Managing stress through an Ayurvedic life style

Over the years, I keep going back to Ayurveda every time I become overwhelmed with stress. Because I never kept this life style going for more than a few months, I am always reminded again and again each time I go back, how import this system has been for me to help me identify my unique stress symptoms and the life style changes that help me manage them.

Ayurveda is the ancient medical system of India which is over 2000 years old. It treats each individual based on their unique body type. Unlike our modern systems of treatment, in Ayurveda, two people with the same symptoms may not be treated in the same way. The focus is also on getting to the root of the problem more so than treating symptoms. What I am mostly fascinated with is the lifestyle management aspect of Ayurveda.

In Ayurveda, there are three basic body types which are called doshas which means qualities. Each dosha has its own unique characteristics under normal circumstances and also display unique symptoms during stress. The three body types are known as Vata, Pitta and Kapha.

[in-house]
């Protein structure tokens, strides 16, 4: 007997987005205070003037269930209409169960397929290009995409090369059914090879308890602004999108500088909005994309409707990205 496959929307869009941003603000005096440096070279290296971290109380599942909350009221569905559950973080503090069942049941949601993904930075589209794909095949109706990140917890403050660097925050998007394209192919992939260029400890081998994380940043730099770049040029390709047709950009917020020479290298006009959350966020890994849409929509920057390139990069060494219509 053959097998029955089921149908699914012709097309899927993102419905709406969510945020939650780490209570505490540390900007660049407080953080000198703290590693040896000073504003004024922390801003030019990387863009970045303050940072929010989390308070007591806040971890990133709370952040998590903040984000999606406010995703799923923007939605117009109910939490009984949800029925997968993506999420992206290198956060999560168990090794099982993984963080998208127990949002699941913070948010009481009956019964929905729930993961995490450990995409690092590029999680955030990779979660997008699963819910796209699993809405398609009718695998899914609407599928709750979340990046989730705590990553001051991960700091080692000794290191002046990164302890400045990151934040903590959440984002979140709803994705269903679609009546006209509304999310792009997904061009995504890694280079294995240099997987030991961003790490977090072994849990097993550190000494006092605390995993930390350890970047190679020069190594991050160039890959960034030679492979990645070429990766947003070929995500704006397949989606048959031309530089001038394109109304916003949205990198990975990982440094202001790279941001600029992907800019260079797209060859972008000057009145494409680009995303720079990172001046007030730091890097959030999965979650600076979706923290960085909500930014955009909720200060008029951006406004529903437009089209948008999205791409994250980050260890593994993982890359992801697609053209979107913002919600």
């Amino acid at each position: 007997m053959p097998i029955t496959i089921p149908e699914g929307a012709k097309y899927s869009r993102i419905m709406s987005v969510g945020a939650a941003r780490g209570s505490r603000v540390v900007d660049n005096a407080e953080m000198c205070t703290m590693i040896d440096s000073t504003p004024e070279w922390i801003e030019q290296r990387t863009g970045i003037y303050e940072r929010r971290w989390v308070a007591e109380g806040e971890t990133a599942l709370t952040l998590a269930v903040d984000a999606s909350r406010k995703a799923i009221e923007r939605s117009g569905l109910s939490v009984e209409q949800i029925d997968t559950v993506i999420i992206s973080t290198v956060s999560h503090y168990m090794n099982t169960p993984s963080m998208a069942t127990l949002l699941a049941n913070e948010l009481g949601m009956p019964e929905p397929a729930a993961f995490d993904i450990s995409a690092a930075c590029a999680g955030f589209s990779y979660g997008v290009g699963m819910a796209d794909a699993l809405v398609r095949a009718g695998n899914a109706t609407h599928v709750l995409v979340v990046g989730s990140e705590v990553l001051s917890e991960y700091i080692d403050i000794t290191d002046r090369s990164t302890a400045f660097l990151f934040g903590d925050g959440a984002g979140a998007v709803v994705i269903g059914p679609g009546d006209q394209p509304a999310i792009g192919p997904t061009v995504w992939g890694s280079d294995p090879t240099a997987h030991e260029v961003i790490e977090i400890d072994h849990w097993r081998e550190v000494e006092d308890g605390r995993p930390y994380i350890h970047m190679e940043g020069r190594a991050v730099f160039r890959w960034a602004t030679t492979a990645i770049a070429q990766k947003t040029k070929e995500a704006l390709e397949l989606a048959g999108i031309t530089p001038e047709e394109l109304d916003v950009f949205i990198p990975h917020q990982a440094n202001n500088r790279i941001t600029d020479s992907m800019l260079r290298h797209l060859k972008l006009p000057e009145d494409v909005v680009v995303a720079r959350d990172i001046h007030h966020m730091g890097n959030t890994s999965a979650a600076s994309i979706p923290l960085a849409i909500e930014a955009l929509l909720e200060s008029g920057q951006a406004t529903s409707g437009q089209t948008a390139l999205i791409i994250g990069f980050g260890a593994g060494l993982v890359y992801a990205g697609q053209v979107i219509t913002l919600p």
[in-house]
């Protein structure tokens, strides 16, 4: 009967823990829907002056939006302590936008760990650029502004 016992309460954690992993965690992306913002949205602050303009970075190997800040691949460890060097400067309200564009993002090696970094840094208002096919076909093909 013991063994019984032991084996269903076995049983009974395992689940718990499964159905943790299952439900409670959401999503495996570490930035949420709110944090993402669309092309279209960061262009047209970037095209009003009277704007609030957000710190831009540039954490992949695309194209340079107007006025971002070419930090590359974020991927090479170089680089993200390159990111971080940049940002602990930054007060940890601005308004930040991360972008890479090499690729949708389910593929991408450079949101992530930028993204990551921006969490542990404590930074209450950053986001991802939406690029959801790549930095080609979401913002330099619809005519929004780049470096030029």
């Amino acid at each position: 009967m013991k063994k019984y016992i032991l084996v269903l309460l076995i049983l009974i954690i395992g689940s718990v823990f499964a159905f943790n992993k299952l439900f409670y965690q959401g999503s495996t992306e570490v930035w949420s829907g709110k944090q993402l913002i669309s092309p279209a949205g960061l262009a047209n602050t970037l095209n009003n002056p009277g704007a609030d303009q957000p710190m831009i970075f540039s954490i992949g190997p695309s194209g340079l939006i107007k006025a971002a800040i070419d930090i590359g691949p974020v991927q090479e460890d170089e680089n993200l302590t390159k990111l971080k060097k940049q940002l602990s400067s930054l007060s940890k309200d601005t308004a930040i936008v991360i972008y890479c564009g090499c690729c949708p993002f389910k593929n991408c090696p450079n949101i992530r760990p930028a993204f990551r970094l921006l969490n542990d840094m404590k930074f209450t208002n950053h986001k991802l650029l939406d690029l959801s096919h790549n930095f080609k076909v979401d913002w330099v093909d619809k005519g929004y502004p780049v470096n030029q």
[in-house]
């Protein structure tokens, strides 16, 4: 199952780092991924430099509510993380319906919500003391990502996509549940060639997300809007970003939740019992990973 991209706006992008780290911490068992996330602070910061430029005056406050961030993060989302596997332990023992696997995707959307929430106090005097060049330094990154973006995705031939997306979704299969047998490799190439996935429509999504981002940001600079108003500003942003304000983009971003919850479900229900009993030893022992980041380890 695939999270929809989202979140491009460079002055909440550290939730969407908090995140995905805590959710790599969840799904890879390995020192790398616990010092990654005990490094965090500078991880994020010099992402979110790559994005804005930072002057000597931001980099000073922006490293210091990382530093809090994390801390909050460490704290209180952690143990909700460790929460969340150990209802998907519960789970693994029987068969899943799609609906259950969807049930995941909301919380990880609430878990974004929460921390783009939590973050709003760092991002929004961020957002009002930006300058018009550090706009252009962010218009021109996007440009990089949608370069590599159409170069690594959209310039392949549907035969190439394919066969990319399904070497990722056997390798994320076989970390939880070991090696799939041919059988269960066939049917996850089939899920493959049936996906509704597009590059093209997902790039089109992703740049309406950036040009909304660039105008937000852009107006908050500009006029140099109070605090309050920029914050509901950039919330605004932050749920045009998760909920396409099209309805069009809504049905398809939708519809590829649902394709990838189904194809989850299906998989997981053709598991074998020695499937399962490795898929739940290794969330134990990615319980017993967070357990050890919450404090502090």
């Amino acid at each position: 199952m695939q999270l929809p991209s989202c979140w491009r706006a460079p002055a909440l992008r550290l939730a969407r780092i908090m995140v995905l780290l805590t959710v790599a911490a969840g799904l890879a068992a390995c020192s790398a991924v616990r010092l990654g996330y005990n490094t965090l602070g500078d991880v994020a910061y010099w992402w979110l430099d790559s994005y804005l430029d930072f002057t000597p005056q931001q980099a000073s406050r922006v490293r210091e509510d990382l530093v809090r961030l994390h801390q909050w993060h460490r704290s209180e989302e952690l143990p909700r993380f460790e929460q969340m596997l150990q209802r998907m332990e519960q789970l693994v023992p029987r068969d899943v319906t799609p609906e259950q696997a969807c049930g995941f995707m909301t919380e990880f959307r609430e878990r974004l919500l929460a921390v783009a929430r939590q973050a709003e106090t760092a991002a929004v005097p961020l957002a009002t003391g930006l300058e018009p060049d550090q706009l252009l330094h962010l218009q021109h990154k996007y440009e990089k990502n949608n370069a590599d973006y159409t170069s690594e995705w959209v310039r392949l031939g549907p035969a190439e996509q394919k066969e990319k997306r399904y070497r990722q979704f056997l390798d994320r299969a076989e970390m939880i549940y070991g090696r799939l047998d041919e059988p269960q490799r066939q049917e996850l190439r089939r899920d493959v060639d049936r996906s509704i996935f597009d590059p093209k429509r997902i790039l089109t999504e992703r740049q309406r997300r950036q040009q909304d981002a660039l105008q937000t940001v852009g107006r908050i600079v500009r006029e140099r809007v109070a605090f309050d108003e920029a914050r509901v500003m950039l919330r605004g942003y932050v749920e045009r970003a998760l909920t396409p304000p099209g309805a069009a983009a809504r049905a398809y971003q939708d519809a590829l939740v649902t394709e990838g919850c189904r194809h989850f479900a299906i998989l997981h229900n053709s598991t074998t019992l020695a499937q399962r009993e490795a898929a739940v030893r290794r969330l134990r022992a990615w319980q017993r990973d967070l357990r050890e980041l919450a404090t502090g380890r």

Doshas and Stress Symptoms

Vata body type is governed by air and ether. This body type tends to be slimmer, taller, drier specially the hair and skin, cold, easily stimulated, like movement, agile, has an active mind, fearful, restless, lively, easily changeable and talkative. When stressed all the above qualities become more extreme. The person experience more dryness, coldness and lack of appetite. Their minds start to raise and become hyper analytical. This often leads to anxiety and insomnia. Not only that, their minds become spacious and they may even experience disassociation from their bodies. They can become very fearful and often resort to fleeing their situations and circumstances.